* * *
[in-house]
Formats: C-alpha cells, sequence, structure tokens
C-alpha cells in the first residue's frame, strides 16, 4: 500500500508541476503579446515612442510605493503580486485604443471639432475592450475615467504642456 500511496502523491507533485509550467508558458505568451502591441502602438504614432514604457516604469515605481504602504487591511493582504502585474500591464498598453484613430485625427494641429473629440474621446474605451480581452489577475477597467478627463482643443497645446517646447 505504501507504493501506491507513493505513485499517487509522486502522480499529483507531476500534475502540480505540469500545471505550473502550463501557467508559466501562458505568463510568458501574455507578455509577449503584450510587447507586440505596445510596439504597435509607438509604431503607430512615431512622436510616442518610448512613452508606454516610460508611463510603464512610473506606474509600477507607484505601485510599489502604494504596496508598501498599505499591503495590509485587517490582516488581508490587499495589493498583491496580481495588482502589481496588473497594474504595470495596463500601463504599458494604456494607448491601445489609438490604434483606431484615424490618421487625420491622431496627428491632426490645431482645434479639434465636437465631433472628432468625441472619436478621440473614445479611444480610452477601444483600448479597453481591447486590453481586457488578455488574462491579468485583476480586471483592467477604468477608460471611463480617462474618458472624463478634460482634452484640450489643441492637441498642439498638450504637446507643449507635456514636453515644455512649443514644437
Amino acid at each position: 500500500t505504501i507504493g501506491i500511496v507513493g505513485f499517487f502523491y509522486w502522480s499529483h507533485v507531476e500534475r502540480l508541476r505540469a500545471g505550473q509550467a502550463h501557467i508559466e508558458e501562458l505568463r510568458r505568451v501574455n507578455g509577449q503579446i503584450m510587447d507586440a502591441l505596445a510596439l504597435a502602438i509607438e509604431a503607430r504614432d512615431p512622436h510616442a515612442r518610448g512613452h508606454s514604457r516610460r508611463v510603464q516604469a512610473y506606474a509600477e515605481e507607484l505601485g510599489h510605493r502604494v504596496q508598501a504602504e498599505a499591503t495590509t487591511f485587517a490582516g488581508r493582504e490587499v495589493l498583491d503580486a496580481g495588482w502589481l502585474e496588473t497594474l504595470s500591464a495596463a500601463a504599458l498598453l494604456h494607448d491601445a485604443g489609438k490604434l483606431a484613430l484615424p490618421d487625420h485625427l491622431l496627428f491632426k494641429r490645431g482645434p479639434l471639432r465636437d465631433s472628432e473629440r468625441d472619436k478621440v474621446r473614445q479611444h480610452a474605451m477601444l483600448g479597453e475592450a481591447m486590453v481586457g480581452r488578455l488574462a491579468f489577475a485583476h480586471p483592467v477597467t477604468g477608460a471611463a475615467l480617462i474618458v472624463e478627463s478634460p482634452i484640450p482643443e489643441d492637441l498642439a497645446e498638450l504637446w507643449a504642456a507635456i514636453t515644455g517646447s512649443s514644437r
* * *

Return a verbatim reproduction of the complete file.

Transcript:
[in-house]
Formats: C-alpha cells, sequence, structure tokens
C-alpha cells in the first residue's frame, strides 16, 4: 500500500508541476503579446515612442510605493503580486485604443471639432475592450475615467504642456 500511496502523491507533485509550467508558458505568451502591441502602438504614432514604457516604469515605481504602504487591511493582504502585474500591464498598453484613430485625427494641429473629440474621446474605451480581452489577475477597467478627463482643443497645446517646447 505504501507504493501506491507513493505513485499517487509522486502522480499529483507531476500534475502540480505540469500545471505550473502550463501557467508559466501562458505568463510568458501574455507578455509577449503584450510587447507586440505596445510596439504597435509607438509604431503607430512615431512622436510616442518610448512613452508606454516610460508611463510603464512610473506606474509600477507607484505601485510599489502604494504596496508598501498599505499591503495590509485587517490582516488581508490587499495589493498583491496580481495588482502589481496588473497594474504595470495596463500601463504599458494604456494607448491601445489609438490604434483606431484615424490618421487625420491622431496627428491632426490645431482645434479639434465636437465631433472628432468625441472619436478621440473614445479611444480610452477601444483600448479597453481591447486590453481586457488578455488574462491579468485583476480586471483592467477604468477608460471611463480617462474618458472624463478634460482634452484640450489643441492637441498642439498638450504637446507643449507635456514636453515644455512649443514644437
Amino acid at each position: 500500500t505504501i507504493g501506491i500511496v507513493g505513485f499517487f502523491y509522486w502522480s499529483h507533485v507531476e500534475r502540480l508541476r505540469a500545471g505550473q509550467a502550463h501557467i508559466e508558458e501562458l505568463r510568458r505568451v501574455n507578455g509577449q503579446i503584450m510587447d507586440a502591441l505596445a510596439l504597435a502602438i509607438e509604431a503607430r504614432d512615431p512622436h510616442a515612442r518610448g512613452h508606454s514604457r516610460r508611463v510603464q516604469a512610473y506606474a509600477e515605481e507607484l505601485g510599489h510605493r502604494v504596496q508598501a504602504e498599505a499591503t495590509t487591511f485587517a490582516g488581508r493582504e490587499v495589493l498583491d503580486a496580481g495588482w502589481l502585474e496588473t497594474l504595470s500591464a495596463a500601463a504599458l498598453l494604456h494607448d491601445a485604443g489609438k490604434l483606431a484613430l484615424p490618421d487625420h485625427l491622431l496627428f491632426k494641429r490645431g482645434p479639434l471639432r465636437d465631433s472628432e473629440r468625441d472619436k478621440v474621446r473614445q479611444h480610452a474605451m477601444l483600448g479597453e475592450a481591447m486590453v481586457g480581452r488578455l488574462a491579468f489577475a485583476h480586471p483592467v477597467t477604468g477608460a471611463a475615467l480617462i474618458v472624463e478627463s478634460p482634452i484640450p482643443e489643441d492637441l498642439a497645446e498638450l504637446w507643449a504642456a507635456i514636453t515644455g517646447s512649443s514644437r